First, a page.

Despite obstacles, Dover-Foxcroft man determined to finish run across country to benefit wounded veterans

Tysen Ober, a 23-year-old Army helicopter pilot from Dover-Foxcroft, had decided to run from Los Angeles to Lubec for charity.
Tysen Ober, a 23-year-old Army helicopter pilot from Dover-Foxcroft, had decided to run from Los Angeles to Lubec for charity. Buy Photo
Posted May 23, 2013, at 4:14 p.m.

DOVER-FOXCROFT, Maine — A series of setbacks has limited Tysen Ober’s cross-country run for charity to just 96 miles so far, but the Dover-Foxcroft resident is staying positive.

Ober, 23, is back in Maine after traveling to Santa Monica, Calif., to begin his run across America he has dubbed “All Ober America.” He has organized the run in order to raise money for the Wounded Warrior Project — a charity to raise awareness and funds for injured service members.

The active-duty Army helicopter pilot departed for California to begin his run on April 11, but has completed just 96 miles of his planned 3,500.

“This has been an adventure, let me tell you,” Ober said on Thursday. “There’s been tons of things I’ve never experienced before, and it’s been quite fun.”

He has raised $7,000 for the Wounded Warrior Project of his $50,000 goal.

Ober, who is home in Dover-Foxcroft for the next month, said he took out a loan to buy a 1988 Travelmaster RV last month, and it’s been nothing but trouble, he said.

Transmission lines began leaking when he made it to New Hampshire from Dover-Foxcroft. The water pump failed when he reached Annapolis, Md.

“We were like a mile from the next exit and we were just smoking down the road,” he said. “We spent the night in a farm store parking lot and they pushed us out of the way the next morning.”

After $750 for a new water pump, Ober and his friend Donny Rafford, a fellow Army pilot who would drive the RV while Ober is running, made it to Georgetown, Colo., before the transmission began to fail.

“We burned out the transmission. Second gear was gone,” said Ober. “I got to Utah and found a shop because I said, ‘We need to get this fixed.’ We were just ripping the thing apart [by driving it that way]. I spent $2,200 to get a new transmission in it. I went with a brand new one and it had a warranty, and good thing we did. We went to California and we burned out another transmission.”

Ober said he decided to sell the RV and go with a rental car for a while.

“It was a smart idea. Downtown LA is not a place for a 30-foot camper,” he said.

On April 27, he made his first run — a 21-mile run from the Santa Monica pier. His knee injury that had initially delayed his trip didn’t bother him, he said. He ran the next three days, totaling 38 miles.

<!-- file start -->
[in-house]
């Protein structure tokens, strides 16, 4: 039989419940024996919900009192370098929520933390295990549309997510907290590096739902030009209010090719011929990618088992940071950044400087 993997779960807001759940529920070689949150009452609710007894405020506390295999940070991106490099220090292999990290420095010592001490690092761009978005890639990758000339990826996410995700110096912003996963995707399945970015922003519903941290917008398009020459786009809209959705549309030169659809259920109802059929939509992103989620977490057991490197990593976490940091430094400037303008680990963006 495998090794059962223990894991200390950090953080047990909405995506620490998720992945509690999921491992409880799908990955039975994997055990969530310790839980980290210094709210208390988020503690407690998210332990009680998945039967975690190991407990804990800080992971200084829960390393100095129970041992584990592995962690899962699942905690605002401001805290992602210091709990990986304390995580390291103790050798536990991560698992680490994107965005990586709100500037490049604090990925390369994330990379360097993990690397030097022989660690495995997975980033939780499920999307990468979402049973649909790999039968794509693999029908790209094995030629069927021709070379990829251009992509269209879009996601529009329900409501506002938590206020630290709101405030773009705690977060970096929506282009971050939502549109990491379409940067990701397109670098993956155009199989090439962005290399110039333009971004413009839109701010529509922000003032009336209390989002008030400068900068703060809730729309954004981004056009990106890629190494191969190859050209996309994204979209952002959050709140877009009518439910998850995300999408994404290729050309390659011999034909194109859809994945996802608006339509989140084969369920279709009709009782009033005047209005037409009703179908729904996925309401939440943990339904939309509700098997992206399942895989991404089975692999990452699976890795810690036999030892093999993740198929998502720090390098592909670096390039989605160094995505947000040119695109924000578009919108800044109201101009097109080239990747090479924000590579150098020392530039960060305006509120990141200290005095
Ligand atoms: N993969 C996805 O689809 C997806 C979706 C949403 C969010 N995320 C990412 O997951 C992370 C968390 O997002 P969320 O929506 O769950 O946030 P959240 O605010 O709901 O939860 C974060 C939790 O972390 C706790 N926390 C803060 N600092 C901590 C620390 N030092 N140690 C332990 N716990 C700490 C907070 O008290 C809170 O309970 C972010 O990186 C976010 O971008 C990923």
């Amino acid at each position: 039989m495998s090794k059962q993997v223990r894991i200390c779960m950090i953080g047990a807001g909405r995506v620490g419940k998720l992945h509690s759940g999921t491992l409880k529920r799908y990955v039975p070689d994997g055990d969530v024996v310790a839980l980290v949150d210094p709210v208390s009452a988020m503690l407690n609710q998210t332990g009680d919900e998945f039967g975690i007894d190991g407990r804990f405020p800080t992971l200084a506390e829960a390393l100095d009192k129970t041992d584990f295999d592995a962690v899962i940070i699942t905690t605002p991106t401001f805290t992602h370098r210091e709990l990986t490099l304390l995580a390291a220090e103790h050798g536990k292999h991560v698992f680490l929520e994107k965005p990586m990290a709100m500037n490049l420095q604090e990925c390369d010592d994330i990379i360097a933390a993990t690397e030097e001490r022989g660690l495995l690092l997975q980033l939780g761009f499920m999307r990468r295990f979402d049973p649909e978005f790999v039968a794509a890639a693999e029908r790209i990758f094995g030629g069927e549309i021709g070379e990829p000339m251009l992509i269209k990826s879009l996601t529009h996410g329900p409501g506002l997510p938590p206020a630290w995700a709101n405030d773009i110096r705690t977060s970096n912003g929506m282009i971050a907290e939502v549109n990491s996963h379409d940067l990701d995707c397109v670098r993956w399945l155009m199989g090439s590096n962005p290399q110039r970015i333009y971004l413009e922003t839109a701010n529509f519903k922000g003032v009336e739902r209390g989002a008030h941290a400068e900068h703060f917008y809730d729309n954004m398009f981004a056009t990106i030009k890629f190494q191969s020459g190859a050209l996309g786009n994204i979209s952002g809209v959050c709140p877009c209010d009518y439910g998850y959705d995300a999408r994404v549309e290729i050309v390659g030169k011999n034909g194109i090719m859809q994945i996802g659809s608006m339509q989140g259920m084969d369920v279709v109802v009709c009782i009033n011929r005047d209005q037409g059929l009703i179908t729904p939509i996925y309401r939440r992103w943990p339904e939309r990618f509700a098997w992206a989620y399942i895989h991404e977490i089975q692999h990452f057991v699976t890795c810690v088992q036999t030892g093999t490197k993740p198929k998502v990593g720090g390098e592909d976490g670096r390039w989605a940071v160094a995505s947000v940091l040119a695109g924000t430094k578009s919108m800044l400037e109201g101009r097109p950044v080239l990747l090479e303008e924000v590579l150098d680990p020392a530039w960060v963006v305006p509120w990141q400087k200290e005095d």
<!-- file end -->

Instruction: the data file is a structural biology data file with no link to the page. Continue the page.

Ober made time in order to enjoy the sights. He said he was able to visit the Taylor Guitar factory in El Cajon, Calif., toured Hollywood and went to Universal Studios. Because of a mutual friend, he was able to meet Ultimate Fighting Championship Hall of Famer Chuck Liddell.

“We went to his house and visited. I told him what I was doing and he said, ‘You’re crazy, you know that?’ I said, ‘yeah, I’m well aware,’” Ober laughed.

Rafford has to report back to military duty, so friend Zach Kazan stepped in and drove for 10 days.

Ober leased a new Ford pickup and got a 23-foot travel trailer to tow behind it. It’s still in California waiting for him to return, he said.

While back home, Ober said he has some military obligations to attend to and is busy organizing fundraisers. He’s trying to organize a bake sale in Bangor for early June and a spaghetti supper in Dover-Foxcroft on June 16.

Ober has dipped far into his savings account for the trip and had hoped to be much further into his journey by now, he said.

“There’s been that mental battle of ‘OK, I set out to do this run as something to try to attract attention to the Wounded Warrior Project, but it’s also personal to me. I want to run and see the country,” Ober said. “But you have all these speedbumps. How many does it take? However, I’m not going to give up.”

He’s been encouraged by those he meets along the way, Ober said.

“[The encouragement has] definitely motivated me,” he said. “People who might be discouraged should just drive on. You can definitely overcome anything with support from the community.”

Ober will return to where he left off in Beaumont, Calif., to begin his run again on June 19. He’ll have help from a substitute teacher from San Antonio, Texas, who agreed to drive the vehicle for a month during Ober’s runs.

Ober’s journey can be followed on his website at alloberamerica.org and on Facebook.

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